They determined it was Ruth and that he'd been shot at almost point-blank range and somehow his head detached from his body. The rest of his remains, some personal items, and a fully loaded gun were discovered in January 1932 about three-quarters of a mile away from where his skull was discovered. Investigators at the time figured Ruth had committed suicide, but many believed he was murdered. One authority questioned how the purported gun used to kill Ruth had no bullets missing.
Ruth's checkbook contained a handwritten note claiming he discovered the mine and ended with the phrase "Veni, vidi, vici."
James A. Cravey Was Decapitated In The Superstition Mountains
In the 1940s, 62-year old treasure hunter James A. Cravey made an attempt to locate the gold mine but was later found dead in the wilderness of the Superstition Mountains. His headless body was discovered first, it wasn’t until six months later that his skull was found.
His journey to find the mine was a huge spectacle at the time - he traveled to the mountain via helicopter. Before leaving, he purportedly told his friends he knew exactly where the gold was hiding. He set out for 10 days to find the treasure and asked the pilot to come back for him, but when the pilot arrived, Cravey was nowhere to be seen. His camp was intact and only two days worth of food had been eaten.
No one knows why Cravey was beheaded or who killed him.
Superstition Mountains Claimed Three Lives In 1952
It was early in 1952, when Joseph Kelley of Dayton, OH, decided to go out in search of the lost fortune and he was never seen alive again. Kelly’s body was eventually found near Weaver’s Needle two years after he disappeared. He had been shot in the head, there are no leads on the identity of the shooter.
That same year two California boys named Ross Bley and Charles Harshbarger vanished out in the Superstition Mountains. Their bodies were never found.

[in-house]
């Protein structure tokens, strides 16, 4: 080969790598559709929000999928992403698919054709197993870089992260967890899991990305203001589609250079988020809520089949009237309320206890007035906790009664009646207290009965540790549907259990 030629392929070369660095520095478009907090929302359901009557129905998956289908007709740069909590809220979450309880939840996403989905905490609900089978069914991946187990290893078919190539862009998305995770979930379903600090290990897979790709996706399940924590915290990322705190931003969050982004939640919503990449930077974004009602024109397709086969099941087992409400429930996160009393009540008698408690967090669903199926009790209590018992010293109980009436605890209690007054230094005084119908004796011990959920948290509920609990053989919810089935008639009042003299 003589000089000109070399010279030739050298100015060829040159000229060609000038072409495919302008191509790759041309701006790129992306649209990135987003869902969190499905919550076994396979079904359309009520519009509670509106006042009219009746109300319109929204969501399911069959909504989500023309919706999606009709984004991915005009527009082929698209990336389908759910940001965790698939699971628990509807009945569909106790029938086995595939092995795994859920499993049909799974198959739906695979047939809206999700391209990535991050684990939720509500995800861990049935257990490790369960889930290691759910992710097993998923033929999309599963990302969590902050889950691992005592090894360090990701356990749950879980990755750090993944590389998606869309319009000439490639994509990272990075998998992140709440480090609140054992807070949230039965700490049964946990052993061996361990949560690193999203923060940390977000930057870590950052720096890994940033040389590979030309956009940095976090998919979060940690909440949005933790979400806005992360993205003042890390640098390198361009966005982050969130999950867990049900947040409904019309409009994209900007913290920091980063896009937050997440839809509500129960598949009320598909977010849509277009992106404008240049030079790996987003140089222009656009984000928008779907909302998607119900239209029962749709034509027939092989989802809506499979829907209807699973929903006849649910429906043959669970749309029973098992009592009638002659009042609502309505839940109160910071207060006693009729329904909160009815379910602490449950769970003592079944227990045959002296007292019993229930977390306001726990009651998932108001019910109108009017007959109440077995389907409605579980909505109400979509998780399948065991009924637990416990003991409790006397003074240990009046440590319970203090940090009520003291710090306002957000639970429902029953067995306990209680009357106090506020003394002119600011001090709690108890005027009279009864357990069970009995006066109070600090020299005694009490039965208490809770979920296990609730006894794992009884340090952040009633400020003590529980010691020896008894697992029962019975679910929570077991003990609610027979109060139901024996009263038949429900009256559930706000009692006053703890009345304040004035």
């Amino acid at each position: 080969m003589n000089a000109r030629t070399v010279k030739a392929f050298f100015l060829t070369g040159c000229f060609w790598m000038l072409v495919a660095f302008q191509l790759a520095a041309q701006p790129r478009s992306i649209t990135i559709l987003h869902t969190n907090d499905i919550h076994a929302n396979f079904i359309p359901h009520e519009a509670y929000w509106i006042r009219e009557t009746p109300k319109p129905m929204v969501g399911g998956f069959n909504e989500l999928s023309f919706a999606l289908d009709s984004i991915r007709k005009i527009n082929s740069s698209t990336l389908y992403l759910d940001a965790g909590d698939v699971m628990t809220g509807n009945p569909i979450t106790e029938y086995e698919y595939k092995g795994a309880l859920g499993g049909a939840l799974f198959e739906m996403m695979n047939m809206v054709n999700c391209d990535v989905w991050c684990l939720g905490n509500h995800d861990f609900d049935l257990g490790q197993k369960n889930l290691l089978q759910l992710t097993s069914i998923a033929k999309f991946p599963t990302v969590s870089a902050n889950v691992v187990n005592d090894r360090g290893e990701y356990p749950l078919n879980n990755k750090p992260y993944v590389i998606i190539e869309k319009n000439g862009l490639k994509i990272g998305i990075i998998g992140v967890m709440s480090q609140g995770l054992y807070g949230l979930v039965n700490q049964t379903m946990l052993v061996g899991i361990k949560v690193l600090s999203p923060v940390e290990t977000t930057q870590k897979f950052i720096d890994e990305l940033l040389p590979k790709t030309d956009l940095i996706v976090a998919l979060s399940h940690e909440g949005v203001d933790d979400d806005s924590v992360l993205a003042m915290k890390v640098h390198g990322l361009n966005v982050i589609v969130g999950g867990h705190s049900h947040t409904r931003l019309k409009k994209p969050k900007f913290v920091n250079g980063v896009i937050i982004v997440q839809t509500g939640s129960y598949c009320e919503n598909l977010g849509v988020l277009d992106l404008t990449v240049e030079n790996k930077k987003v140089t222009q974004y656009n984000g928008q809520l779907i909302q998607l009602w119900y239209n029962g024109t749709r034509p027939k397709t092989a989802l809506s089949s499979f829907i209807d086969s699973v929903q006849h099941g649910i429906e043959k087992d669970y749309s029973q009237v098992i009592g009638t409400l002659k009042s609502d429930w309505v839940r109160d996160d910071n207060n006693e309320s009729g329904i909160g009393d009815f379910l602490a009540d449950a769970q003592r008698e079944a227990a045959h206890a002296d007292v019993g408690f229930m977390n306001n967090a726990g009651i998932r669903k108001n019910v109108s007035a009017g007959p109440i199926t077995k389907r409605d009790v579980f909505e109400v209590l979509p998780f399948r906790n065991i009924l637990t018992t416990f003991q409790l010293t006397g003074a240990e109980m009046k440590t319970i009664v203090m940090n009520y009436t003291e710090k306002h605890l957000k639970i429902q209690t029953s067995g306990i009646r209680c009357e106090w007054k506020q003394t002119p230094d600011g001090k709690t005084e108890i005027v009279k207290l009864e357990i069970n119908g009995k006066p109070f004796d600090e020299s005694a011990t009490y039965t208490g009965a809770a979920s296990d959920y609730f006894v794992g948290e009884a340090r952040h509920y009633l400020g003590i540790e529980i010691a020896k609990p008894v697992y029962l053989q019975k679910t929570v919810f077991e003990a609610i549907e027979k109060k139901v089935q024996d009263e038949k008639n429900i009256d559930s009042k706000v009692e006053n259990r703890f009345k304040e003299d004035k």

James Kidd Vanished In The Superstitions
The only thing shrouded in more mystery than James Kidd’s death is his life. He had no family and a ridiculous sum of money - mostly from investments - but where he got the cash to invest in the first place remains unknown. He spent a considerable amount of time poking through the east edges of the Superstitions. It’s possible he found the lost treasure and was making pickups from his stash as needed. He was secretive and standoffish, which is why no one knows much about him. His disappearance was reported on December 29, 1949, but probably would have been reported sooner had someone cared enough to notice he was gone.
Several years after Kidd’s disappearance it was discovered he left a half-million dollar fortune behind. An ardent believer in ghosts, Kidd specified in his will that his entire estate was to be awarded to anyone who could prove ghosts existed. Some believe he was murdered for his gold, another story tells of a man who dropped him off in the Superstitions and continued to check on him each month until he died. His body was never found.
The Decapitated Skull Count Continued To Rise Throughout The 1960s
Apparently, stumbling across skulls is a regular occurrence in the Superstitions. From 1955 to 1977, five people were reportedly found dead with bullet holes in their heads. Two more bodies were found without heads and investigators were never able to find their skulls. Many people believe the killings could be connected to the curse, while others hypothesize it could be bandits and thieves taking advantage of gold-bearing explorers.
Jay Clapp’s Skull Is Still Missing
The fall of 1961 marked the beginning of the search for prospector Jay Clapp. He’d spent over a decade and a half working through the Superstition Mountain before simply vanishing in July 1961. The police search that fall was thorough, though no trace of Clapp could be found so they called off the hunt. Three years later they found his headless skeleton. His skull still hasn’t turned up.